It's nearly impossible to give a concise answer to what is Unix these days. In the early days BSD was a distribution of changes to Unix, extra features and ports to new platforms. Eventually, someone decided to distribute a complete package of BSD (derived from Unix) called 386BSD. Things happened and NetBSD and FreeBSD were born. Then the AT&T lawsuit stopped them from continuing. Most (but not all) original Unix code was removed and rewritten by the BSD folks at FreeBSD and NetBSD. Parts of FreeBSD are true Unix in a source sense.
SysV Unix diverged as well.. there are many modern Unix variants derived from it including Solaris, SCO Unixware (formerly Microsoft Xenix), etc. There's also divergences like MACH with Mac OS X being based on NeXTSTEP/OpenSTEP. The bsd family tree included in FreeBSD shows most of the divergences but does not include all of them.(MirBSD, MidnightBSD, ...)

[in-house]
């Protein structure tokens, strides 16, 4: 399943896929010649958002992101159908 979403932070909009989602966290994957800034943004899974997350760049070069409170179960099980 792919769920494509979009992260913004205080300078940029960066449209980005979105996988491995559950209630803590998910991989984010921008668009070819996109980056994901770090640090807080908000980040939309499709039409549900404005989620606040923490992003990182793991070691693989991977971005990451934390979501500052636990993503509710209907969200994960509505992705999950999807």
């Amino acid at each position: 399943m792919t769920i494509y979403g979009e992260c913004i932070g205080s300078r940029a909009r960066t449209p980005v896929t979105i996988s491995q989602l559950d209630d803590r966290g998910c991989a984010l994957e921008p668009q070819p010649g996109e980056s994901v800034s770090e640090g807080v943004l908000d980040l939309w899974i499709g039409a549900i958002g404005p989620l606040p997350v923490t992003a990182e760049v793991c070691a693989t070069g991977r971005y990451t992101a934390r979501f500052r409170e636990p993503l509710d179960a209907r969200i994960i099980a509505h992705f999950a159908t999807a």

SCO claims to own UNIX but courts ruled Novell has it. Novell sold the trademark to the Open Group and they sell a compatibility test suite and certification. Mac OS X, AIX and other things some people don't consider Unix are certified. At one point Linux was certified using the Open Group suite by IBM. Yet, Linux is considered a clone of Unix.
This becomes a religion question from here. Is it the source, the certification, the history... you decide.